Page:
starting out this page, I chose the awesome Oblique WordPress theme to be the base visual for my home. Yes, the Immortan Joe actually runs on a theme designed for fashion designers – how about that!? Well, one could argue he’s the ultimate fashion creation, and so’s the rest of the movie, so maybe it’s kinda fitting.
I was very happy with the theme and the way I could bend it to adjust the site looks, however as I went to tamper with widgets and tried to add some widgets to the bottom of the site, I realized this theme doesn’t really support any widgets at the bottom! So, obviously some hacking was in order if I were to add some.
Adding widget areas to the bottom of your theme
A quick google search let me know that there were quite a few plug-ins available to help you add widgets to bottoms of your posts and pages, but not a single one that made it possible to add them to the bottom of your whole site if your theme wasn’t supporting it. So much for the quick&easy.
I did think about blindly trying the Monster Widget plug-in, but that thing is huge and it’s made up for testing, not publishing purposes, so I went on looking.
Further research brought me to an awesome tutorial “How to Add Widgets to WordPress Theme’s Footer” which explains in great detail how to do this manually, and it’s actually a piece of cake to implement.
Modifying the code for custom design
It would be nice to have a plug-in for this and I’m definitely going to think about how to create and implement one myself, but this bit of coding makes things very customizable and flexable.
The tutorial supports 3 separate widget areas at the bottom, but it can easily be remodeled to allow for as many as you like. For my current needs three was just what I needed, though I tweaked the .css to fit the general design of this site:
And I also modified the footer.php file with some additional stuff to make the widget section follow the inclined design of the Oblique theme:
I’m still not 100% happy with how the colors blend at the bottom of the page, but I’m sure I’ll work that out eventually.
As for the widgets themselves, once your code is in place the additinal widget areas show up in the back end of the theme (the theme customizer, and the widgets tool) where you can easily drag&drop actual widgets into them. And that’s it! Except… for One more thing:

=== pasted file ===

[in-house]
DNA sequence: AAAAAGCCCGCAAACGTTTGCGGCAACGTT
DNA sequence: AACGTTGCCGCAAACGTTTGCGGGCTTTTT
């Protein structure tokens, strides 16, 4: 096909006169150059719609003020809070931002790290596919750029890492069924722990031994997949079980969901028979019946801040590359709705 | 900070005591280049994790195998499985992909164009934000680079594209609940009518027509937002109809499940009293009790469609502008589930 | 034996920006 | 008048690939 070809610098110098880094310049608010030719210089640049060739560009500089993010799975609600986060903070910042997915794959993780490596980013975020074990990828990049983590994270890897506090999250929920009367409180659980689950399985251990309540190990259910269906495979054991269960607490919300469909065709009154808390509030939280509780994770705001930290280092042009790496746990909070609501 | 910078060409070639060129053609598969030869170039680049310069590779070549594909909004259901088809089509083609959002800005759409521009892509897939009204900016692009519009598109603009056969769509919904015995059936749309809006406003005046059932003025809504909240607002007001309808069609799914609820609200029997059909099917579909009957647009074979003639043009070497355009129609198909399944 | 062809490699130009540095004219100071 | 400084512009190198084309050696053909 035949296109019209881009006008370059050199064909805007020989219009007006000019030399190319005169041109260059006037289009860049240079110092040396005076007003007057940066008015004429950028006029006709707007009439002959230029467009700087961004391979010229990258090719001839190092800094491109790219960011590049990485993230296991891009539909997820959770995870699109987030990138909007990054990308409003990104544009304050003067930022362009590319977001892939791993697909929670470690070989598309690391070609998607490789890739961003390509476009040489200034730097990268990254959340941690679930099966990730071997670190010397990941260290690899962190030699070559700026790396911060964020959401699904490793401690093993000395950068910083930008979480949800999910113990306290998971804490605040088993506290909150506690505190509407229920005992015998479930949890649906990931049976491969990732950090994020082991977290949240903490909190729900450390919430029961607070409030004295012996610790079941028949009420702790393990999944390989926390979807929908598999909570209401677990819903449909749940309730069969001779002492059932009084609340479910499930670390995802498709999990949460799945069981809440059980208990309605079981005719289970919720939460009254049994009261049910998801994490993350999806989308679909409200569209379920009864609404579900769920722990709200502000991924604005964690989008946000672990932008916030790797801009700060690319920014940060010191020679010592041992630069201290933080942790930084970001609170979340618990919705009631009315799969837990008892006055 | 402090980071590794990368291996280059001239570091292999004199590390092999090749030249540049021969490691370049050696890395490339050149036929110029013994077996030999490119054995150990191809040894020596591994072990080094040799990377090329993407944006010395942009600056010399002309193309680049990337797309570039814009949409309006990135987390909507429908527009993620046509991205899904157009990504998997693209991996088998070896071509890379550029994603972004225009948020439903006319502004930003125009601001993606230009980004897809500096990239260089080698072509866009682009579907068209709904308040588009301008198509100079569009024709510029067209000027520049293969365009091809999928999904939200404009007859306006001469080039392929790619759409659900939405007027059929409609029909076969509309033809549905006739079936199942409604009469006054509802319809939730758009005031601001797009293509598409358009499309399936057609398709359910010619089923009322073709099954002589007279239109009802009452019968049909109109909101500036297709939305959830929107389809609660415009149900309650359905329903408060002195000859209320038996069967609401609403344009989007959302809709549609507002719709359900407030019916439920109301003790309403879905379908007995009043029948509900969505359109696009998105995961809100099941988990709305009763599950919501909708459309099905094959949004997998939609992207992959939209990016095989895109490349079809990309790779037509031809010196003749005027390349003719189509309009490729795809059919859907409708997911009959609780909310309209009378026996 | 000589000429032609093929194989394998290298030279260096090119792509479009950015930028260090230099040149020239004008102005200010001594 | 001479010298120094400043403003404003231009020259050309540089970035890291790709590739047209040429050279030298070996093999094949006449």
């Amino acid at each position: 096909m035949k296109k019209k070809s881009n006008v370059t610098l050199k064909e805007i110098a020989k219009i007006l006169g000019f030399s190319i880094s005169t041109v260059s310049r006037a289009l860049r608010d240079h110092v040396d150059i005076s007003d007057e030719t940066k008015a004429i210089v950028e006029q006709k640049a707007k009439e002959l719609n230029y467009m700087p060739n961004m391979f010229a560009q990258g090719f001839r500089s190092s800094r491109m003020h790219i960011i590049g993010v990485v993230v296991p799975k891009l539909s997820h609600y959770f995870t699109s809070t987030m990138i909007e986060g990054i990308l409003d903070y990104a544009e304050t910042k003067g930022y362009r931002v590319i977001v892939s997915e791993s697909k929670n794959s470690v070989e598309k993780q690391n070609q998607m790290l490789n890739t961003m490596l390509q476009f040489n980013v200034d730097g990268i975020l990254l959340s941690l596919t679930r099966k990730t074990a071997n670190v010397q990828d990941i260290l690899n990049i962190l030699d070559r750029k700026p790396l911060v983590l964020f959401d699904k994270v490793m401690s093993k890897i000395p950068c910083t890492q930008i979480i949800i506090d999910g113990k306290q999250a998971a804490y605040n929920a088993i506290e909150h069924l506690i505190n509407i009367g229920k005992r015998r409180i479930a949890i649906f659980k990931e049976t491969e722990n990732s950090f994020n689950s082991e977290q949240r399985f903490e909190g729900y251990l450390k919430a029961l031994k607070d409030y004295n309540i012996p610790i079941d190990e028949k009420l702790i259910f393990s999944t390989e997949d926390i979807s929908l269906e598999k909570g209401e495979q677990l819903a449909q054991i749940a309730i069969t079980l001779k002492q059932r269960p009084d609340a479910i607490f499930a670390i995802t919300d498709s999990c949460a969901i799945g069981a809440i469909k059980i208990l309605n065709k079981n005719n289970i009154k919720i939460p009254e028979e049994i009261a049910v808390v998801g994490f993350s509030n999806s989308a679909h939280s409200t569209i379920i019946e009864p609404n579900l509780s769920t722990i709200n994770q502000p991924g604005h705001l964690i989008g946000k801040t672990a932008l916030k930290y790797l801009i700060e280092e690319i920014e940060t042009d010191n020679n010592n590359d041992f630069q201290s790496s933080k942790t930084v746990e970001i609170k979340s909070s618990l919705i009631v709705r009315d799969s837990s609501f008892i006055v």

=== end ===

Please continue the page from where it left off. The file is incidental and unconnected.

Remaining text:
Creating a Child theme
My first step to this, though, was to create a child theme. I don’t think creating a child theme is absolutely necessary, and this is why I mention it only now. A lot of design customization can be achieved without one, but with a child theme in place:
- the design seems to be a much cleaner job
- the backup is a lot more transparent
- my own code is safer when the original theme is updated
While the first two are strictly my opinion and a personal preference, that last one is 100% accurate: if a theme update affects the files you manually modified, it can remove or mess up your code and even break your site. Using a child theme allows for the original theme to be updated independantly, without affecting the modifications you made to the child theme.
However I did have to conclude that the necessary modifications to the functions.php file still have to be made in the parent theme, which highly annoys me. I will definitely have to find a work around that will allow me to place all the code in the child theme. If you have any ideas or guidelines, please leave me a comment!
If you are new to the concept of child themes and how to implement one, I suggest you check out the official docs page which is quite user friendly and up to date.
In order to create a child theme, I created the following styles.css file:
@import url('../oblique/style.css'); /* Theme Name: Oblique Child Theme URI: http:// Description: Oblique child theme Author: Me Version: 0.0.1 Template: oblique */